Friday, December 21, 2007

5 Reasons to Remove a Trustee

People who create trusts usually appoint themselves as the trustees and someone else as the successor trustee. Problems usually arise when the original trustees are replaced by successor trustees. If for example your parents create a family trust and appoint themselves as trustees, they will need someone else to serve when they cannot do so themselves. When one spouse passes away or loses mental capacity, the other usually serves alone. When he or she passes away or loses mental capacity, the successor trustee, typically one of their children will take over. Unfortunately most trusts give their successor trustees too much power and discretion. They have complete and unfettered access to trust assets. Sometimes they take on a new personalities. Some of them have been known to ignore requests for copies of the trust and accountings. Soon all forms of communications break down and the waring begins.

Beneficiaries usually call and ask if there's anyway they can remove the successor trustee of their parents' trust. The short answer is yes. Below are 5 reasons to have a trustee removed:

1.) Refuses to deliver a copy of the trust as required;
2.) Fails to act pursuant to trust terms;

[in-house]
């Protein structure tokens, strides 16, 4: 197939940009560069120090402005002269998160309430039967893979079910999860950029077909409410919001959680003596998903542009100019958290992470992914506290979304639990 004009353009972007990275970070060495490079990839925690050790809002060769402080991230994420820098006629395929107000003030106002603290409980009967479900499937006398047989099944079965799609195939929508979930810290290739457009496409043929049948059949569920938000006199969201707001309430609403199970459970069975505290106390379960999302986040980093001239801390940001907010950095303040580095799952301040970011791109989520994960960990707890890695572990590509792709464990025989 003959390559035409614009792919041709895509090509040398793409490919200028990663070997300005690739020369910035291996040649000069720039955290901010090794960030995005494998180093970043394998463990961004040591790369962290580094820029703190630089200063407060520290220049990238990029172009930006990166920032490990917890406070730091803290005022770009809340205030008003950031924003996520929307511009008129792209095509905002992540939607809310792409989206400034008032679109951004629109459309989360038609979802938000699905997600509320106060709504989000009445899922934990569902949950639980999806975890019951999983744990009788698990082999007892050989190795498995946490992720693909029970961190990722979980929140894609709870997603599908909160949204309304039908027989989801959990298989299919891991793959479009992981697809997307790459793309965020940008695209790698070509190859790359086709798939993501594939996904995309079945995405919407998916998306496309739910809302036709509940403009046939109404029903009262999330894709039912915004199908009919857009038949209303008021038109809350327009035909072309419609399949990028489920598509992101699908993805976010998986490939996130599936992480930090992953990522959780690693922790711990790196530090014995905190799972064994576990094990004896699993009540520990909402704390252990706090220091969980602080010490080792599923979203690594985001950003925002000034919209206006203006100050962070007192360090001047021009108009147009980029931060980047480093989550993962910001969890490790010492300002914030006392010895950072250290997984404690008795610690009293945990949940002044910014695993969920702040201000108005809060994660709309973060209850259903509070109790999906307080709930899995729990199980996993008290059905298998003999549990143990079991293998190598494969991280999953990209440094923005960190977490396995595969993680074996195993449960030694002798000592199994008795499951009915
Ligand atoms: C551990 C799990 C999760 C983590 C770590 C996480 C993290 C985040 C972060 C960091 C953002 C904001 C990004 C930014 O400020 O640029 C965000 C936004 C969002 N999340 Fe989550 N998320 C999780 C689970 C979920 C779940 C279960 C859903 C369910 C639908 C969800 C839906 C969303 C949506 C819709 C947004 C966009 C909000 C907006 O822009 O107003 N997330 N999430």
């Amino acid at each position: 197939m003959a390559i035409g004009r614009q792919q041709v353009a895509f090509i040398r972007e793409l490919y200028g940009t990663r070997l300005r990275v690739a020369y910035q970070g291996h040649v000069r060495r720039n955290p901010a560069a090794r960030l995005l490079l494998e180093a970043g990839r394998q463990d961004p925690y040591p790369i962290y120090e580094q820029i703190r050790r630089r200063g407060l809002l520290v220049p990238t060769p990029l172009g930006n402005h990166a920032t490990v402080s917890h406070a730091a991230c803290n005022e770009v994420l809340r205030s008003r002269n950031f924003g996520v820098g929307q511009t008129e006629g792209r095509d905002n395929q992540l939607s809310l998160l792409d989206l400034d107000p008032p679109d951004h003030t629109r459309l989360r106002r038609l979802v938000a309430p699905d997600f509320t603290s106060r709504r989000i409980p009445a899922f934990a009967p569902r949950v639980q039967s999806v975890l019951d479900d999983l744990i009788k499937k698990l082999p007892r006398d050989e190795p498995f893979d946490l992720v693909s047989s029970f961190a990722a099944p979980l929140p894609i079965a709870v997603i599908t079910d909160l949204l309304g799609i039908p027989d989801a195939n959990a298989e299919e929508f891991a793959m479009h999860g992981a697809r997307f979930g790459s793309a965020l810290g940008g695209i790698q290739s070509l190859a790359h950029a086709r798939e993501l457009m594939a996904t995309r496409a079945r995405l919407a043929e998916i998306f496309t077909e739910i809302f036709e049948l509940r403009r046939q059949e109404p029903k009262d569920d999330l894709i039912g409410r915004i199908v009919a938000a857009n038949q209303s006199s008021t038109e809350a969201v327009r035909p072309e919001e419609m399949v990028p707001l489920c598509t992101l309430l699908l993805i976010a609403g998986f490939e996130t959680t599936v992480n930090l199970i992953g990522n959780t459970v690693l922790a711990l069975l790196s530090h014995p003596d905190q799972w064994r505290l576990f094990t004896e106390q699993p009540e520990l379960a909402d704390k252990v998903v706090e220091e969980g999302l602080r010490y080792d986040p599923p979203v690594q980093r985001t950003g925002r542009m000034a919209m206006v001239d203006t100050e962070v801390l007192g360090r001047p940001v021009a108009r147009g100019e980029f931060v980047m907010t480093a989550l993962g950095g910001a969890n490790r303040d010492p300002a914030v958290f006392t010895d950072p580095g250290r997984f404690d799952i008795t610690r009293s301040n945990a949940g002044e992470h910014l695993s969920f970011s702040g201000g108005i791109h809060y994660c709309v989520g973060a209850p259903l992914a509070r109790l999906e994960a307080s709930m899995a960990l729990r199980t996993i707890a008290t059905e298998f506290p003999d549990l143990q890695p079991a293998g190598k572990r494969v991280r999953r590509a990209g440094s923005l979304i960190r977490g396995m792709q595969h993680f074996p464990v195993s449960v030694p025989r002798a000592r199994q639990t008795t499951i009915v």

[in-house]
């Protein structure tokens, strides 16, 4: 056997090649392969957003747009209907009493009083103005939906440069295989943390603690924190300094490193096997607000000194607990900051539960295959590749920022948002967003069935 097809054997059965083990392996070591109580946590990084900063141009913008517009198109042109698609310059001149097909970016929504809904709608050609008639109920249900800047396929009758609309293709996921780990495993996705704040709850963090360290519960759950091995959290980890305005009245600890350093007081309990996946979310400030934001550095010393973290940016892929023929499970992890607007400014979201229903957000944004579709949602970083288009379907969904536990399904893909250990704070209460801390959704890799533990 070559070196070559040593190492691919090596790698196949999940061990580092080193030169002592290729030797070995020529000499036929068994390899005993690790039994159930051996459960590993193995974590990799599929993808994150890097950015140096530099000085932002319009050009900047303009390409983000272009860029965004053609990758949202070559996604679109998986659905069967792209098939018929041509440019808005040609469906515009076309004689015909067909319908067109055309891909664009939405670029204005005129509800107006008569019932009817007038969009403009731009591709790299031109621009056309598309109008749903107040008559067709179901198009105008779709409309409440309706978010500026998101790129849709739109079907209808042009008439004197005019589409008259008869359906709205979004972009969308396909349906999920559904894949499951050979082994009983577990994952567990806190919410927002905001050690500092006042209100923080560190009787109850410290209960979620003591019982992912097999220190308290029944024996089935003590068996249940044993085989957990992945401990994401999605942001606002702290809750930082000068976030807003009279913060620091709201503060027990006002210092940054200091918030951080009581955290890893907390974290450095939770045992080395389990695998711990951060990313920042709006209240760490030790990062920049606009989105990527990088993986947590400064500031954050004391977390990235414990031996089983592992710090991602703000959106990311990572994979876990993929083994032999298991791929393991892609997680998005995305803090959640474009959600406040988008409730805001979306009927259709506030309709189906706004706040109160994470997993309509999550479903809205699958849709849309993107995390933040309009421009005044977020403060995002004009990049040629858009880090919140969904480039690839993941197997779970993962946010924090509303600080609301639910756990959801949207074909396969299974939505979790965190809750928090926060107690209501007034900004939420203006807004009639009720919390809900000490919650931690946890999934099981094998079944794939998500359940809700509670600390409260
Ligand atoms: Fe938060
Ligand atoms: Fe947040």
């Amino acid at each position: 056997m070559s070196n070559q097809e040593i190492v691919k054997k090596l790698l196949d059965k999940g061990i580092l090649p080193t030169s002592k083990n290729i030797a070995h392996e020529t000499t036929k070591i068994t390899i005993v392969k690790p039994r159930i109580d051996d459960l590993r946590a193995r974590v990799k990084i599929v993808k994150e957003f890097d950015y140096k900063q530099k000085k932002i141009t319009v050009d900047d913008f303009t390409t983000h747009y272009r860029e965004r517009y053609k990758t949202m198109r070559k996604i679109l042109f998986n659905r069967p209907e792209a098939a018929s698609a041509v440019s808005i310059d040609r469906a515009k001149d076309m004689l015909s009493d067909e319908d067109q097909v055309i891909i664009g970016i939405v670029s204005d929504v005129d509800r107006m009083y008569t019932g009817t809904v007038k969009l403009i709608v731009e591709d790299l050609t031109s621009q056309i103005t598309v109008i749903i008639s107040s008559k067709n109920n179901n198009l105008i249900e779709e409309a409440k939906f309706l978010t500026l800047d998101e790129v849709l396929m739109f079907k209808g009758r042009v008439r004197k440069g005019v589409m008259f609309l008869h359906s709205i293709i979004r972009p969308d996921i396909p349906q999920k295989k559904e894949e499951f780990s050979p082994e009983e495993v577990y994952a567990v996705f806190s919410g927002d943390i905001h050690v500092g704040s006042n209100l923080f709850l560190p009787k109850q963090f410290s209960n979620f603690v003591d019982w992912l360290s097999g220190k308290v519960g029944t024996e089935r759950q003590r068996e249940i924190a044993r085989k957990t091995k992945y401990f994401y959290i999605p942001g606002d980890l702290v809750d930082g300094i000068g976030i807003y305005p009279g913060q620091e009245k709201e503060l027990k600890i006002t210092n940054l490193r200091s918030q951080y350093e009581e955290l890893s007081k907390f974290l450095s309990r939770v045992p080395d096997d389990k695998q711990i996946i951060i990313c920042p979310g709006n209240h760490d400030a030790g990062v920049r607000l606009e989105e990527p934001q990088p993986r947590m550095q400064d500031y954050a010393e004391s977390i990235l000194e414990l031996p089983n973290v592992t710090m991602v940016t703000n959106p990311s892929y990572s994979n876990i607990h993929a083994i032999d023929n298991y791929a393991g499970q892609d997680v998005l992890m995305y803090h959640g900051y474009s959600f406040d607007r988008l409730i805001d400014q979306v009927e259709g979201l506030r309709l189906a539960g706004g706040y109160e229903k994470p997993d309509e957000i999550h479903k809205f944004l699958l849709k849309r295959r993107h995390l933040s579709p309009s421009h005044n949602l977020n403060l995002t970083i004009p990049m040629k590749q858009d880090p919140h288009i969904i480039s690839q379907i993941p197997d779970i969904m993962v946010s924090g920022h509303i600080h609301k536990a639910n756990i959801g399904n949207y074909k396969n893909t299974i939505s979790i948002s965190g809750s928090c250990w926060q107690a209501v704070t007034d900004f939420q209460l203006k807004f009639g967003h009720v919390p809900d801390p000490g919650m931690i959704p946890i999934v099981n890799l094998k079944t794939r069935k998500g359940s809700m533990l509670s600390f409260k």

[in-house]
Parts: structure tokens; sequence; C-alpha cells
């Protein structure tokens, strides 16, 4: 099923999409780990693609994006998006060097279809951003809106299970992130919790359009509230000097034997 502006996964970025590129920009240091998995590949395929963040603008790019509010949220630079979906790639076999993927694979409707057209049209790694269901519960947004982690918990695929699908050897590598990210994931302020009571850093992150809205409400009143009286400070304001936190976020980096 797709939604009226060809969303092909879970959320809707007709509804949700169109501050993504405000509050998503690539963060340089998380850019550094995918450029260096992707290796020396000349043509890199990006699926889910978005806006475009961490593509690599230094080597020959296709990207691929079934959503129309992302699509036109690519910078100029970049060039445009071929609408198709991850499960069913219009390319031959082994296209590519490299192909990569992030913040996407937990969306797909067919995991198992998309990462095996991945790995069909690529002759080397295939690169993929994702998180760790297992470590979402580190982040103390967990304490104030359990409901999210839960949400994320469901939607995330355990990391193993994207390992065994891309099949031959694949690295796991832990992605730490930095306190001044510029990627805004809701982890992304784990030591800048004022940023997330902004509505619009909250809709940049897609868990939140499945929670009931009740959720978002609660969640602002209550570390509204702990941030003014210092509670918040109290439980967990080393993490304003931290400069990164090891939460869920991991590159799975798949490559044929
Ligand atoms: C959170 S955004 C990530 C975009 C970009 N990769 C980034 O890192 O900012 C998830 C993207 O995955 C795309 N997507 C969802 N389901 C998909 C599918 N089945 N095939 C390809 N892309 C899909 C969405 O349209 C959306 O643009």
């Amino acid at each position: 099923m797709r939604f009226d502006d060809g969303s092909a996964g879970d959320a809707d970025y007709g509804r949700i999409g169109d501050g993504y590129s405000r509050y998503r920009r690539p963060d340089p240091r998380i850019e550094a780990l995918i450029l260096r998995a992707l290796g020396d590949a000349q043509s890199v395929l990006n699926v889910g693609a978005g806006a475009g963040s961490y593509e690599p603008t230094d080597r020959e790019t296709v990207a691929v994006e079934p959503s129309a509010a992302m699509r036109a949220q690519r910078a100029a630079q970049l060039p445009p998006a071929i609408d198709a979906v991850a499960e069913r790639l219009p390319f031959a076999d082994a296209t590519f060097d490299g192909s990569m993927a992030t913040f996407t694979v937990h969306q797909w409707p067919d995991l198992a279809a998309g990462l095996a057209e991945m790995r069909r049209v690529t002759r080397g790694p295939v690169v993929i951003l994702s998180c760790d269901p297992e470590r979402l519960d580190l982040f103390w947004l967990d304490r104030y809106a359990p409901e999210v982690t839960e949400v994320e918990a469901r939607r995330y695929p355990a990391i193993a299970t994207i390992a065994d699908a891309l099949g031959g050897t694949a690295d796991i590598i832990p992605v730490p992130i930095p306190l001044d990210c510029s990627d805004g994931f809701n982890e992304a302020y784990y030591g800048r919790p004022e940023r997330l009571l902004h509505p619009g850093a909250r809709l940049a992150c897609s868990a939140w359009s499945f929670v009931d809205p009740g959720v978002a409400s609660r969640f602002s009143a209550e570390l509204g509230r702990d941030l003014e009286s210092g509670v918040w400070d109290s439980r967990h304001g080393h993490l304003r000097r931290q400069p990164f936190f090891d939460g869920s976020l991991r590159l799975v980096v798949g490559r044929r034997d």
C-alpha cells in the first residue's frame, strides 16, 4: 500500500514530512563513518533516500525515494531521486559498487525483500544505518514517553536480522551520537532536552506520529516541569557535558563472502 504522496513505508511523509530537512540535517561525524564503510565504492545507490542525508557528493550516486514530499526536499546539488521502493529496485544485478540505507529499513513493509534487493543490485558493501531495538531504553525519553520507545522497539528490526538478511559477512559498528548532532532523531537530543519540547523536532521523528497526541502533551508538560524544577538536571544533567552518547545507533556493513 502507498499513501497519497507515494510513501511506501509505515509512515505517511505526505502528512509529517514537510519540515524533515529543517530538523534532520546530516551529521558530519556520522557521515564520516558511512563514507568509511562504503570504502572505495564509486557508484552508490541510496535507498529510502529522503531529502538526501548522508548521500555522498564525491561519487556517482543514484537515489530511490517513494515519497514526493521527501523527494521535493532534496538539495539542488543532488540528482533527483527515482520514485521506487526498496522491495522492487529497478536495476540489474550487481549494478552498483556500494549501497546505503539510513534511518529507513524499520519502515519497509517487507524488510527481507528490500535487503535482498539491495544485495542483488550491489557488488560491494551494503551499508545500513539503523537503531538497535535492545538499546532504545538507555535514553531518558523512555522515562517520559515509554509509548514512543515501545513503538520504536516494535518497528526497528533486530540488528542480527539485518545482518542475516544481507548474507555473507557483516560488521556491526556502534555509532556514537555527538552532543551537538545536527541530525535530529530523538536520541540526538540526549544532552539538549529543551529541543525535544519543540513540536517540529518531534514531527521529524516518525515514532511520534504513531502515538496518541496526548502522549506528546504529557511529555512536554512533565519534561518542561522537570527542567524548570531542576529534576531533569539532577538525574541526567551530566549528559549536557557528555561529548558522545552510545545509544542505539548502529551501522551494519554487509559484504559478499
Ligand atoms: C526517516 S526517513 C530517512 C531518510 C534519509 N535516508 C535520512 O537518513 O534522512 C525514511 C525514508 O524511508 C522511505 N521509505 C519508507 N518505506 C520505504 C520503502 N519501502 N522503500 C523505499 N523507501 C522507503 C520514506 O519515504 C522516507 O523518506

3.) Unable to act due to mental incapacity;
4.) Misappropriates trust assets; and
5.) Refuses to account for trust assets

This is not a complete list of causes for removal, but it does cover about 80 percent of the problems most beneficiaries experience when dealing with renegade trustees. The facts and circumstances of each case is unique, so please don't read too much into this list. If you are having difficulty with a trustee, consult with a competent probate litigator.


edwin said...


What a coincidense

10 years has not accouted

refuses to

never produced coppy of

refuses to ellow appraisals

is just being a bully

gettin all he can

Pat said...

Any trust convened to allow trustees the license to steal cannot be a trust formed in good faith; by operation of law, it would automatically convert to a constructive trust by definition.

Discretion presumes that a trustee acts for the benefit of beneficiaries, not of its own accord for its own benefit and profit.

No donor places assets in trust for the purpose of having them stolen.

Anonymous said...

My sister has used my mothers Trust to line her pockets. She has not provided a copy of the trust to anyone, she has misapproriated $100,000 worth of Mom's cash.

When I prove this in court, I believe she will destroy the I.R.L.T. and say "Mom did not leave a Will" Is it "conversion" or stealing when she writes checks for $15,000 out of Mom's checking account but has no documents to back her wreckless spending of this.

Can I sue her for giving cars, tractors and gold and silver Mom had listed in her Living Trust, but now might be gone?

Do you think it's possible to sue her in Civil Court and recoup stolen assets, she has the money in her accounts, and can I recoup my legal fees if I sue or is it rare to recoup these fees?

Fast Freddy